St Catz DPhil students win Varsity Film competition The 2010 Varsity Film competition was won by a short film by Robert Rapoport (DPhil, Fine Art) and David Shackleton (DPhil, English). The Varsity Film and Television Festival held in Corpus Christi Auditorium on Saturday 24 April, saw five short films from Oxford students battle it out against five from Cambridge. The panel of judges consisted of industry experts, and Robert and David’s film Faustus was crowned the winning entry. Faustus was filmed in the early hours of the morning in Merton Chapel, using just desk lamps and natural light. It is a silent black and white film, and was intended as a cross between early Hollywood slapstick and a darker expressionist style. It was described in a five-star review on the Oxford Theatre Review website as ‘faultless in its manipulation both of light and sporadic stop-motion.’ I


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Peer Gynt: The Bullock Event 2010 On 12 February 2011, the College will be transformed into a colourful ‘city of fun’ for the St Catz Ball 2011! The event will this year have a theme of all things surreal, and promises to be a party to remember, with top entertainment, delicious food and drink, and excellent company. The 2011 Ball is going to be the College’s biggest yet, with up to 2000 tickets to be sold. Crucially, the entire ball will be indoors so the ball committee guarantee that you will be warm all night! Entertainment will include innovative rapper and beat boxer MC Xander, who will be playing the main stage at the St Catz Ball along with several other big-name acts.

The Bullock Event 2010 is a new and ambitious production of Henrik Ibsen’s Peer Gynt. The production showcases the College’s own theatrical and musical talent, with third-year Historians Radoslav Lolov and Sarah McCready as Director and Assistant Director. Music student Ben Holder is Musical Director, and several other Catz students are involved in the design and marketing as well as performing as part of the cast and orchestra. The play will be performed at the Keble O’Reilly Theatre from 17-20 November with a 30-piece live orchestra playing Edvard Grieg’s original score. For more details, including ticketing information, please visit I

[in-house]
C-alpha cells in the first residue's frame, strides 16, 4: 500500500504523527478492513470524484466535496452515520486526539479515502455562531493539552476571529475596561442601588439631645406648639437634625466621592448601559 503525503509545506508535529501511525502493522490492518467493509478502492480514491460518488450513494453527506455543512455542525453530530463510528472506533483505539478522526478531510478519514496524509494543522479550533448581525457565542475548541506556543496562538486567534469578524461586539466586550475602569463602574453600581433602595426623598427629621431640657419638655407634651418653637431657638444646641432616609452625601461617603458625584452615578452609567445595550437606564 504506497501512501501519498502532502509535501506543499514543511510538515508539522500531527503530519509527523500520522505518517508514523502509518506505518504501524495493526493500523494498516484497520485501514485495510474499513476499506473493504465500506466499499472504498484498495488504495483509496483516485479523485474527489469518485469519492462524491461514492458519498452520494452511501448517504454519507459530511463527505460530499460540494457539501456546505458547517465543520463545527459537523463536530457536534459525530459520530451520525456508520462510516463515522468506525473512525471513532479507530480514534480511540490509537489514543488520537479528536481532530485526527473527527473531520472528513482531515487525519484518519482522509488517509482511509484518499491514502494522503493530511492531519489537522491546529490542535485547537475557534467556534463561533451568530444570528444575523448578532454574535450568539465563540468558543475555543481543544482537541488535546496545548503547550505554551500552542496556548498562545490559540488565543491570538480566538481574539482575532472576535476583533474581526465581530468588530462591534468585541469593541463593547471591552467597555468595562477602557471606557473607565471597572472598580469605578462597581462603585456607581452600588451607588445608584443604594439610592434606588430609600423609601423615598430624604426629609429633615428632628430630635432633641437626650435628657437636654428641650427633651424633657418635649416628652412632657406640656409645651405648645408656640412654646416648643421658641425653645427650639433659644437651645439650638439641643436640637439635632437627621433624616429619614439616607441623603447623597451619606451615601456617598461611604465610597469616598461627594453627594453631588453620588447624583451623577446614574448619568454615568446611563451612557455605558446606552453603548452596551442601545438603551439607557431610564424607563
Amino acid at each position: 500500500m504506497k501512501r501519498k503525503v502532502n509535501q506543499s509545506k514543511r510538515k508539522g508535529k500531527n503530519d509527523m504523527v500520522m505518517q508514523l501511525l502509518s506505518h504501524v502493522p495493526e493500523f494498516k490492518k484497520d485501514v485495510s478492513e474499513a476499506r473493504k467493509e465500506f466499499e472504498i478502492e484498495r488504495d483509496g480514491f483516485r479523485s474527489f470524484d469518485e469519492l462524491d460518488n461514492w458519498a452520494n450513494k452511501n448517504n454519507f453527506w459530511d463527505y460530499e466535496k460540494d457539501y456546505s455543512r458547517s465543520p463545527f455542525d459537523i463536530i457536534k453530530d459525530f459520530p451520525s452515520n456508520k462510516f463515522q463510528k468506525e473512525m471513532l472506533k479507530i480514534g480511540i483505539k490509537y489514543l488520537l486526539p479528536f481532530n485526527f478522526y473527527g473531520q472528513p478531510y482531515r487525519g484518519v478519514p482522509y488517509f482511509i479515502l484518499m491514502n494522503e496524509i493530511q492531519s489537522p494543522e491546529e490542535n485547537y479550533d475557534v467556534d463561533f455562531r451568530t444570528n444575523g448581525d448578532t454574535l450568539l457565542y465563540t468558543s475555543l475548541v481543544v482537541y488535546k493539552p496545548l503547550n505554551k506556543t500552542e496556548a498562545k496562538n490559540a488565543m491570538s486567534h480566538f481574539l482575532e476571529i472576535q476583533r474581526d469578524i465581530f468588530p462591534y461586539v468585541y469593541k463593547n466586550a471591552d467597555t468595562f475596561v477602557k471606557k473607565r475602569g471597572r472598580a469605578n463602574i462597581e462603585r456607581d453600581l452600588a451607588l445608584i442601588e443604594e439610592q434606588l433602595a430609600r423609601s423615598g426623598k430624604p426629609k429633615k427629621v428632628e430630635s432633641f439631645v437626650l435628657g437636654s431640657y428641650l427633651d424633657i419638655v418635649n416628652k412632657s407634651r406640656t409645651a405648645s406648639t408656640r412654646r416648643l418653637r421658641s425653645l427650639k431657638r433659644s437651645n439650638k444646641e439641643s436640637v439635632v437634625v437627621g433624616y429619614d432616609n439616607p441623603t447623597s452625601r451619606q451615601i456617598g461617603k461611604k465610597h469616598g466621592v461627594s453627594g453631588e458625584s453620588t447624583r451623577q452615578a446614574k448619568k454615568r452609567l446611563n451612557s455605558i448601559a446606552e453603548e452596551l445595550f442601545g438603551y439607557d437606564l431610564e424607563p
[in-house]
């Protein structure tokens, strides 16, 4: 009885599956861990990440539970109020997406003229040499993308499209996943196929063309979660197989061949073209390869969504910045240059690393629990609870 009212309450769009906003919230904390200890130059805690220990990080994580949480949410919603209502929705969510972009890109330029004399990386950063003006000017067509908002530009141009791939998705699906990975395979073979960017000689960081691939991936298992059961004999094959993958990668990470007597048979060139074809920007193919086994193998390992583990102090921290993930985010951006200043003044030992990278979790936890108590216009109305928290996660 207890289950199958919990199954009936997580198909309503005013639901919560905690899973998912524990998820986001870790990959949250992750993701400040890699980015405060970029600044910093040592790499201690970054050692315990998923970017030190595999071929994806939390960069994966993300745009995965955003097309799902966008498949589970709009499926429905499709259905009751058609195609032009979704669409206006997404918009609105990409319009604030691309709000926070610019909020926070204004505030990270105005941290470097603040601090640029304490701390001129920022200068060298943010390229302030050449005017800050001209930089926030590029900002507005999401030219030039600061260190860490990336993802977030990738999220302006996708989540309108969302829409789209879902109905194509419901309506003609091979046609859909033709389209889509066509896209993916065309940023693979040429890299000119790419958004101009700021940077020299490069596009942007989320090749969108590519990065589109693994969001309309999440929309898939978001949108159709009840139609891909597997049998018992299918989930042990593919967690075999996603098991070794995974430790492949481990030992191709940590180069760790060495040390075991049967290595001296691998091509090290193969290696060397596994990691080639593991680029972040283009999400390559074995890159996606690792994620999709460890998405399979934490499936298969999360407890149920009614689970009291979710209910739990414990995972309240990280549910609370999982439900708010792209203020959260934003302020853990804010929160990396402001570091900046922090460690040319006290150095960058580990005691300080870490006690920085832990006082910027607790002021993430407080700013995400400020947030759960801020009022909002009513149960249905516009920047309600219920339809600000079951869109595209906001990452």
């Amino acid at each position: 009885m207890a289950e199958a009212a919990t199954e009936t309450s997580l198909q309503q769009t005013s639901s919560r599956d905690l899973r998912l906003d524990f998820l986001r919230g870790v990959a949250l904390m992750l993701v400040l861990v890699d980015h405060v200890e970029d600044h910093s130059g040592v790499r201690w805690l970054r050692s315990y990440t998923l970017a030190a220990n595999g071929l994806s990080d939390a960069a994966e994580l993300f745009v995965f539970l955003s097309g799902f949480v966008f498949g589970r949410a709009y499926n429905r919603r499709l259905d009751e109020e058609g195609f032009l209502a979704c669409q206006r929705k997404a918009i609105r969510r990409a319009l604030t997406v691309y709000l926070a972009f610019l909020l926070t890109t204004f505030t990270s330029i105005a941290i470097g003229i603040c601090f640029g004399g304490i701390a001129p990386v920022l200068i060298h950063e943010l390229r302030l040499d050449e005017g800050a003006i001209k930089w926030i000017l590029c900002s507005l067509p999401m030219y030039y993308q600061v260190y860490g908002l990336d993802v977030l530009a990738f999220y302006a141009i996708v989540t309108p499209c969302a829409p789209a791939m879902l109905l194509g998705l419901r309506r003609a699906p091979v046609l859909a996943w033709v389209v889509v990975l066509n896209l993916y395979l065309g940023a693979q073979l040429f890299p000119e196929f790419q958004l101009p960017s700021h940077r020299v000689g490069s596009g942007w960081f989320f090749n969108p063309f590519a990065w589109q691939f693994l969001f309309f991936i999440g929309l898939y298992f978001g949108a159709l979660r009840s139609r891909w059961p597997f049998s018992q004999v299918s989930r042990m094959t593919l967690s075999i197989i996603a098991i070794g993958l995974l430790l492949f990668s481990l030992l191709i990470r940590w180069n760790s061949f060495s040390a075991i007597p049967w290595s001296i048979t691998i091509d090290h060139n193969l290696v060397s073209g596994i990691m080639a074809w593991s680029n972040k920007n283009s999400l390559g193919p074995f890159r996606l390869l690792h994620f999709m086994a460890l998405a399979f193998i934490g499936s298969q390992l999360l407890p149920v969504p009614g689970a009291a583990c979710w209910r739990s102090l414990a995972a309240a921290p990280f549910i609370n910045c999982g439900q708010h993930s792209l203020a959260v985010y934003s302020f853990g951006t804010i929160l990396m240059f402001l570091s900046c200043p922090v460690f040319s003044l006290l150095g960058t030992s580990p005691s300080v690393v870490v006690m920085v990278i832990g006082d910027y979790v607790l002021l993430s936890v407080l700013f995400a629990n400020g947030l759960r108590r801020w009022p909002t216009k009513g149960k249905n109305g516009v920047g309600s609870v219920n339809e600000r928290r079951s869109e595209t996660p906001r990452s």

Milly Ferracini retires After working for the College as Kitchen Stock Keeper for over 22 years, Milly Ferracini, who started at St Catz in June 1988, retired this term. Over her many years of service she has played a vital role in ensuring that there are always the correct ingredients needed to produce the wonderful meals for which our kitchen team has a welldeserved reputation. For some time now Millie has been struggling with health problems, but she has been an inspiration to all in the way she has battled with her illness, always smiling and remaining positive. Her friends and colleagues at St Catherine’s joined to wish her a happy retirement in Hall on Friday 1 October.

K Milly Ferracini, who retired this term after working for St Catherine’s for over 22 years.

For alumni only, tickets for the full five-course feast also include an exclusive drinks reception with the Master before the Ball. These tickets are £140 individually or alternatively, if you get together with a group of friends, buy a table of eight for £1000. These tickets will be selling fast, so do book now! To purchase tickets and keep up-to-date with further details as they are released, visit the Ball website at For any ticketing enquiries, please email treasurer@ The 2011 St Catz Ball will be a party to remember! I